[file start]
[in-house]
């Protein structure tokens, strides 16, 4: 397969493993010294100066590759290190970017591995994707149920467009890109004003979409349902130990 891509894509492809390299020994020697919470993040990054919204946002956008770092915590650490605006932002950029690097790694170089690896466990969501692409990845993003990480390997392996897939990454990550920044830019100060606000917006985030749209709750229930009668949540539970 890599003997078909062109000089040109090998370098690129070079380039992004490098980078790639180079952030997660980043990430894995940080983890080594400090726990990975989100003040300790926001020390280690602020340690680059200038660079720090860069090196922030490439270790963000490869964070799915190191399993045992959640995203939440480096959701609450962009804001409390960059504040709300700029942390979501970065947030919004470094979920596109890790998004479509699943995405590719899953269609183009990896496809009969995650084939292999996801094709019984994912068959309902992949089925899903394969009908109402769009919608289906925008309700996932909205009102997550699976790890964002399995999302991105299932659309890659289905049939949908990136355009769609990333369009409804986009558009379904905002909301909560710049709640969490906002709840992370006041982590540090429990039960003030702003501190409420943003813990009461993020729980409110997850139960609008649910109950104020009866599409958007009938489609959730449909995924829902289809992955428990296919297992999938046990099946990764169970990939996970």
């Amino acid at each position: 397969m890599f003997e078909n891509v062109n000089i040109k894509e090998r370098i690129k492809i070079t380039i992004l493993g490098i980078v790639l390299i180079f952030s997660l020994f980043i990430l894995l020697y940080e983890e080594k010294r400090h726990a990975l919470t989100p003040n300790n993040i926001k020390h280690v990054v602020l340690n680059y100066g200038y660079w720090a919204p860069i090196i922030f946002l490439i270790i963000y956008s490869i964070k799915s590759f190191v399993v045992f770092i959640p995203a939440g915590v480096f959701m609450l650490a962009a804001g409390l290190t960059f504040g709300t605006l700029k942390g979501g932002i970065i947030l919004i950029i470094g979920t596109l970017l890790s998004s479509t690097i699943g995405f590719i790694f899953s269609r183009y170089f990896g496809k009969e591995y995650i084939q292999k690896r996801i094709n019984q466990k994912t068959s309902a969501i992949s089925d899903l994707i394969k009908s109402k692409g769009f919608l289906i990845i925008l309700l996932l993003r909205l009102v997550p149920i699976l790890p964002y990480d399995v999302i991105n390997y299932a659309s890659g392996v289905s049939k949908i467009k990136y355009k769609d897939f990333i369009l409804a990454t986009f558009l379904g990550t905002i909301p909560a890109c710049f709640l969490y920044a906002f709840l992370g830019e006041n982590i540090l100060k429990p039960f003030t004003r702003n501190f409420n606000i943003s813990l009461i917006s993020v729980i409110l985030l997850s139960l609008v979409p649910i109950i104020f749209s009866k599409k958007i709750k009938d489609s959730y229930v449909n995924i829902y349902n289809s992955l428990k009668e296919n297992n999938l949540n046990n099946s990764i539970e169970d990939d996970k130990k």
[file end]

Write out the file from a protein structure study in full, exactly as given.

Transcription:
[in-house]
């Protein structure tokens, strides 16, 4: 397969493993010294100066590759290190970017591995994707149920467009890109004003979409349902130990 891509894509492809390299020994020697919470993040990054919204946002956008770092915590650490605006932002950029690097790694170089690896466990969501692409990845993003990480390997392996897939990454990550920044830019100060606000917006985030749209709750229930009668949540539970 890599003997078909062109000089040109090998370098690129070079380039992004490098980078790639180079952030997660980043990430894995940080983890080594400090726990990975989100003040300790926001020390280690602020340690680059200038660079720090860069090196922030490439270790963000490869964070799915190191399993045992959640995203939440480096959701609450962009804001409390960059504040709300700029942390979501970065947030919004470094979920596109890790998004479509699943995405590719899953269609183009990896496809009969995650084939292999996801094709019984994912068959309902992949089925899903394969009908109402769009919608289906925008309700996932909205009102997550699976790890964002399995999302991105299932659309890659289905049939949908990136355009769609990333369009409804986009558009379904905002909301909560710049709640969490906002709840992370006041982590540090429990039960003030702003501190409420943003813990009461993020729980409110997850139960609008649910109950104020009866599409958007009938489609959730449909995924829902289809992955428990296919297992999938046990099946990764169970990939996970």
């Amino acid at each position: 397969m890599f003997e078909n891509v062109n000089i040109k894509e090998r370098i690129k492809i070079t380039i992004l493993g490098i980078v790639l390299i180079f952030s997660l020994f980043i990430l894995l020697y940080e983890e080594k010294r400090h726990a990975l919470t989100p003040n300790n993040i926001k020390h280690v990054v602020l340690n680059y100066g200038y660079w720090a919204p860069i090196i922030f946002l490439i270790i963000y956008s490869i964070k799915s590759f190191v399993v045992f770092i959640p995203a939440g915590v480096f959701m609450l650490a962009a804001g409390l290190t960059f504040g709300t605006l700029k942390g979501g932002i970065i947030l919004i950029i470094g979920t596109l970017l890790s998004s479509t690097i699943g995405f590719i790694f899953s269609r183009y170089f990896g496809k009969e591995y995650i084939q292999k690896r996801i094709n019984q466990k994912t068959s309902a969501i992949s089925d899903l994707i394969k009908s109402k692409g769009f919608l289906i990845i925008l309700l996932l993003r909205l009102v997550p149920i699976l790890p964002y990480d399995v999302i991105n390997y299932a659309s890659g392996v289905s049939k949908i467009k990136y355009k769609d897939f990333i369009l409804a990454t986009f558009l379904g990550t905002i909301p909560a890109c710049f709640l969490y920044a906002f709840l992370g830019e006041n982590i540090l100060k429990p039960f003030t004003r702003n501190f409420n606000i943003s813990l009461i917006s993020v729980i409110l985030l997850s139960l609008v979409p649910i109950i104020f749209s009866k599409k958007i709750k009938d489609s959730y229930v449909n995924i829902y349902n289809s992955l428990k009668e296919n297992n999938l949540n046990n099946s990764i539970e169970d990939d996970k130990k």